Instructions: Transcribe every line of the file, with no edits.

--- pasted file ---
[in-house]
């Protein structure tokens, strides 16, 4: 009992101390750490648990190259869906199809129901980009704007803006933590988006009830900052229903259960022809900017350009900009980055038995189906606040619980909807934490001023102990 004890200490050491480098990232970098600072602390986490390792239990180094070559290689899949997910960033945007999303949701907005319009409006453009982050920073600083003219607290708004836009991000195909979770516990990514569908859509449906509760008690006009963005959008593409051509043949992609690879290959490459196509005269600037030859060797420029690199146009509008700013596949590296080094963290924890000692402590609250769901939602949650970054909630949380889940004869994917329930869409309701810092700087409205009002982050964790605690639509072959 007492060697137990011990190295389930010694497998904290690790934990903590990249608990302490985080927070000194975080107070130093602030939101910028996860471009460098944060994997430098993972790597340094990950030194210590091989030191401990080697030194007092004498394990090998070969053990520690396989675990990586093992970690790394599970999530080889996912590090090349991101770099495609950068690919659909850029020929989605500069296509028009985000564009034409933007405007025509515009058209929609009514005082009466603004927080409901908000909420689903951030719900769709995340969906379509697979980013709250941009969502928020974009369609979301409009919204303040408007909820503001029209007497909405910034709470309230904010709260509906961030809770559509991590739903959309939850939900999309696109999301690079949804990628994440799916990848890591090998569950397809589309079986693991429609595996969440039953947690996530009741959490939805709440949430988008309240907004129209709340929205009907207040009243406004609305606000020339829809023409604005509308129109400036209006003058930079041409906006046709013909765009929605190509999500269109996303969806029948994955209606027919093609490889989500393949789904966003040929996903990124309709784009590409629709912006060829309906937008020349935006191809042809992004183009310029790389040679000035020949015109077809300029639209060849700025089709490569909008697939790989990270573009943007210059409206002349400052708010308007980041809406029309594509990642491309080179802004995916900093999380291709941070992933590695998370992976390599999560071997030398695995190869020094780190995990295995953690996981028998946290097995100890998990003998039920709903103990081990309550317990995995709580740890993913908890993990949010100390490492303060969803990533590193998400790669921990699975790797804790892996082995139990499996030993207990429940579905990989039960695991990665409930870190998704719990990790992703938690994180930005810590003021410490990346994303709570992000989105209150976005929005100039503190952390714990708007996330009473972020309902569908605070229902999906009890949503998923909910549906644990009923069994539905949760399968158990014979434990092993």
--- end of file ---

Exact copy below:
[in-house]
């Protein structure tokens, strides 16, 4: 009992101390750490648990190259869906199809129901980009704007803006933590988006009830900052229903259960022809900017350009900009980055038995189906606040619980909807934490001023102990 004890200490050491480098990232970098600072602390986490390792239990180094070559290689899949997910960033945007999303949701907005319009409006453009982050920073600083003219607290708004836009991000195909979770516990990514569908859509449906509760008690006009963005959008593409051509043949992609690879290959490459196509005269600037030859060797420029690199146009509008700013596949590296080094963290924890000692402590609250769901939602949650970054909630949380889940004869994917329930869409309701810092700087409205009002982050964790605690639509072959 007492060697137990011990190295389930010694497998904290690790934990903590990249608990302490985080927070000194975080107070130093602030939101910028996860471009460098944060994997430098993972790597340094990950030194210590091989030191401990080697030194007092004498394990090998070969053990520690396989675990990586093992970690790394599970999530080889996912590090090349991101770099495609950068690919659909850029020929989605500069296509028009985000564009034409933007405007025509515009058209929609009514005082009466603004927080409901908000909420689903951030719900769709995340969906379509697979980013709250941009969502928020974009369609979301409009919204303040408007909820503001029209007497909405910034709470309230904010709260509906961030809770559509991590739903959309939850939900999309696109999301690079949804990628994440799916990848890591090998569950397809589309079986693991429609595996969440039953947690996530009741959490939805709440949430988008309240907004129209709340929205009907207040009243406004609305606000020339829809023409604005509308129109400036209006003058930079041409906006046709013909765009929605190509999500269109996303969806029948994955209606027919093609490889989500393949789904966003040929996903990124309709784009590409629709912006060829309906937008020349935006191809042809992004183009310029790389040679000035020949015109077809300029639209060849700025089709490569909008697939790989990270573009943007210059409206002349400052708010308007980041809406029309594509990642491309080179802004995916900093999380291709941070992933590695998370992976390599999560071997030398695995190869020094780190995990295995953690996981028998946290097995100890998990003998039920709903103990081990309550317990995995709580740890993913908890993990949010100390490492303060969803990533590193998400790669921990699975790797804790892996082995139990499996030993207990429940579905990989039960695991990665409930870190998704719990990790992703938690994180930005810590003021410490990346994303709570992000989105209150976005929005100039503190952390714990708007996330009473972020309902569908605070229902999906009890949503998923909910549906644990009923069994539905949760399968158990014979434990092993």